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More than two months later, that piece of paper still lies on her coffee table with four letters on it: "E-C-M-O."
Irena Veronese had never heard that acronym before, but when it was first mentioned to her, it meant moving from complete despair to a shred of hope of saving her husband's life from COVID-19.
The treatment called Extracorporeal Membrane Oxygenation (ECMO) consists of a machine that oxygenates the blood outside the body. It is normally used for transplant patients or patients with severe heart or lung disease.
During this pandemic, it has also been used as a last resort to save some of the sickest COVID-19 patients at UHN's Toronto General Hospital (TGH).
Mladen Veronese turned 54 on April 1, the same day that he was taken to hospital. He had no pre-existing conditions, but was one of the cases where COVID-19 symptoms got very bad, very fast.
Mladen has barely any recollection of that day, but when he arrived at St. Michaels Hospital on his birthday, his breathing had deteriorated to a point that he couldn't finish a sentence. He needed support from mechanical ventilation.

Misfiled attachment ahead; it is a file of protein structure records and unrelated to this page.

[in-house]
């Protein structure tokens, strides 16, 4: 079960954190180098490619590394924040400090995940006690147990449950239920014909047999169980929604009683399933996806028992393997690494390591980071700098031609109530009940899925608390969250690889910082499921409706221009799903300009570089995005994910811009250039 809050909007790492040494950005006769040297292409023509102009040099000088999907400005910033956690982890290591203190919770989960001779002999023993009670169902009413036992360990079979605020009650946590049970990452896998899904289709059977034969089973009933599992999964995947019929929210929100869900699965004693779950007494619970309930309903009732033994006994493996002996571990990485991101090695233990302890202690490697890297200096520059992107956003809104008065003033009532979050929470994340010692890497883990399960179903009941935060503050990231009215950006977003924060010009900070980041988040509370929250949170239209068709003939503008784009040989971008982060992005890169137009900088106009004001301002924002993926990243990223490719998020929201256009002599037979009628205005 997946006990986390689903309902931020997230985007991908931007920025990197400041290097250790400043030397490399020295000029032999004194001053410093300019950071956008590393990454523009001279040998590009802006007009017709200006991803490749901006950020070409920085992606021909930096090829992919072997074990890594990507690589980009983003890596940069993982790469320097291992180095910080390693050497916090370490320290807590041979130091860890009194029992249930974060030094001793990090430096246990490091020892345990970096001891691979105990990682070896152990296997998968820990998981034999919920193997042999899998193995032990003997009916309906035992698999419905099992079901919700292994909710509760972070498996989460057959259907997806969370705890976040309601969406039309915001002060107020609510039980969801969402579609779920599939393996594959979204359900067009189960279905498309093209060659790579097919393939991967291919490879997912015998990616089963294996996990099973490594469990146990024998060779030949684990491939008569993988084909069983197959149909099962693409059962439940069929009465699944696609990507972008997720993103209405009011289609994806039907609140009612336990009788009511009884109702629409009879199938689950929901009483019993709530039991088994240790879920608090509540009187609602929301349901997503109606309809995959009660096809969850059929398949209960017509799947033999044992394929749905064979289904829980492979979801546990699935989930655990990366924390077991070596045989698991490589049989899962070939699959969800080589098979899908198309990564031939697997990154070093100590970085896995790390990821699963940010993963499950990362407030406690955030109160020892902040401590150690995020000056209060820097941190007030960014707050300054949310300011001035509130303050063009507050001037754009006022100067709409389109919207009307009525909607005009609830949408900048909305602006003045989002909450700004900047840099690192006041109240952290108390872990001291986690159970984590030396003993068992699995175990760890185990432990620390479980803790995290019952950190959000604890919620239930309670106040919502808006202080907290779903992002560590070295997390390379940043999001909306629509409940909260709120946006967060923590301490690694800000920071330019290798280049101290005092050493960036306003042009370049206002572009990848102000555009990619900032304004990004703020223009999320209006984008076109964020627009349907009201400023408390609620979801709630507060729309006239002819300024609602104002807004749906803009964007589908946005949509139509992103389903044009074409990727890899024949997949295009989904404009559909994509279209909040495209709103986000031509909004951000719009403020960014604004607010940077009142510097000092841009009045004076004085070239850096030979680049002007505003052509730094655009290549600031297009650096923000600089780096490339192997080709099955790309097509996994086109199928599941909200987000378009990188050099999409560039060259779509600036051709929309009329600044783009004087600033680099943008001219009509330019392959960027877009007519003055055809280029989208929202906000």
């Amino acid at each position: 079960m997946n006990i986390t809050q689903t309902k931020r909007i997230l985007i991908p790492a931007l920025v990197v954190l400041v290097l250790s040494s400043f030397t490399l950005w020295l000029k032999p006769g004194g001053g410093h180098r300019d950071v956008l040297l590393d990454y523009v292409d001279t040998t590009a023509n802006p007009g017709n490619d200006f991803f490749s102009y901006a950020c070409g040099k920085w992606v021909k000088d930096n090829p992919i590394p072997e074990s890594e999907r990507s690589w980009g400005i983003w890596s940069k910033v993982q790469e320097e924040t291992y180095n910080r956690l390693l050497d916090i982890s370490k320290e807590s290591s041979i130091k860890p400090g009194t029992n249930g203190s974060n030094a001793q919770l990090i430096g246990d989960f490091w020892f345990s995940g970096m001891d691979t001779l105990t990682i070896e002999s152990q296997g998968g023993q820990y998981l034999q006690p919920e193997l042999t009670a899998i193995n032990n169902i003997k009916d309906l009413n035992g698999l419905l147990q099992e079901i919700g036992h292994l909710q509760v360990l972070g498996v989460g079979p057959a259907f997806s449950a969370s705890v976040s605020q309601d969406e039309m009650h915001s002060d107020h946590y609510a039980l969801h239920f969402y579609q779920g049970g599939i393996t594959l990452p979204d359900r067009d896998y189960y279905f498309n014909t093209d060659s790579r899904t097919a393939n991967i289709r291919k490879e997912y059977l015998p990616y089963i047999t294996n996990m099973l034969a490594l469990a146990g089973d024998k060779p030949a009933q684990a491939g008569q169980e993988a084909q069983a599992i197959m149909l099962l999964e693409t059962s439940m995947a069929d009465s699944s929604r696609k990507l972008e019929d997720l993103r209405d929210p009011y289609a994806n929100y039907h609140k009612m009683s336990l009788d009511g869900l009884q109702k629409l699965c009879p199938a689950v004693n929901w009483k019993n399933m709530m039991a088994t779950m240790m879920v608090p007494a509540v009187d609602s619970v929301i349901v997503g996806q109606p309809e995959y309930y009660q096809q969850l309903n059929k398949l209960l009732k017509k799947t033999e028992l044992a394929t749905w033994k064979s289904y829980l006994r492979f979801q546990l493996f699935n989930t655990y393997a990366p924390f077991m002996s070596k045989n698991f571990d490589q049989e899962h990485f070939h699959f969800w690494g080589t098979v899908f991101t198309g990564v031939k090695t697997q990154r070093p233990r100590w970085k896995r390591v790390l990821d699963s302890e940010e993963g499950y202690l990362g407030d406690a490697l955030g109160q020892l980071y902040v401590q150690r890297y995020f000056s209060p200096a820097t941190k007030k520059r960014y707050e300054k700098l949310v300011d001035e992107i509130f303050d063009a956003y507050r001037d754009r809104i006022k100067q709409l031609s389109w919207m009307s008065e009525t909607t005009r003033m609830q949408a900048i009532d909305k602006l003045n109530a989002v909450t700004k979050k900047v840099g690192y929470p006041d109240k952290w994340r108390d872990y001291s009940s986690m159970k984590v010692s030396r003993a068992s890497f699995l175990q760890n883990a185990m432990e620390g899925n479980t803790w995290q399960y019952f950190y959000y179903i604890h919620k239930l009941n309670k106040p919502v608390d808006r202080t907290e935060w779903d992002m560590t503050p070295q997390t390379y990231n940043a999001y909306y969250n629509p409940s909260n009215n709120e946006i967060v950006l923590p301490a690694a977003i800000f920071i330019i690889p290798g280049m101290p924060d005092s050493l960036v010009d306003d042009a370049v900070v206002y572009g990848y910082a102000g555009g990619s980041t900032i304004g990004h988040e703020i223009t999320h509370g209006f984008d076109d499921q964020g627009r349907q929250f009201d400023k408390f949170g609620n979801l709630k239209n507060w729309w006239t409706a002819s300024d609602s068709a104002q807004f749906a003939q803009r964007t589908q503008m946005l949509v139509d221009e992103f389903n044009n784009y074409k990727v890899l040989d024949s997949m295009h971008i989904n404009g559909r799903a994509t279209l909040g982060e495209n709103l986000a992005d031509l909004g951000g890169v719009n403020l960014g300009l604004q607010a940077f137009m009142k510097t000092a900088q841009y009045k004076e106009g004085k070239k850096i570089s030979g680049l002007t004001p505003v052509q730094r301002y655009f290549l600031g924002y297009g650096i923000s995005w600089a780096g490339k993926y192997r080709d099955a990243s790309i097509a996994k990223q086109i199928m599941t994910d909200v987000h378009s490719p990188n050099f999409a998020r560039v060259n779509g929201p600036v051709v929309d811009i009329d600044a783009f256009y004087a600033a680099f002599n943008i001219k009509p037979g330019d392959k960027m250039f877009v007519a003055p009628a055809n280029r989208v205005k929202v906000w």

Irena and their 18-year-old son were back at home as they couldn't accompany Mladen because of isolation measures in place at all hospitals. Irena says it was all very sudden, and somewhat unreal.
"We were getting calls from family and loved ones who wanted to congratulate him for his birthday, and we had to tell them that Mladen was taken to hospital," Irena recalls.
"We were anxious but also hopeful that he was getting help.
"I don't think we realized back then how serious it would get."
Preparing for the worst
Three days later, Irena got one of the worst phone calls of her life. Her husband's care team contacted her to say Mladen's condition was deteriorating very quickly. His ventilator was on the maximum setting, he was in an induced coma and in the prone position (laying on his stomach) for best possible oxygenation, and yet he was not responding.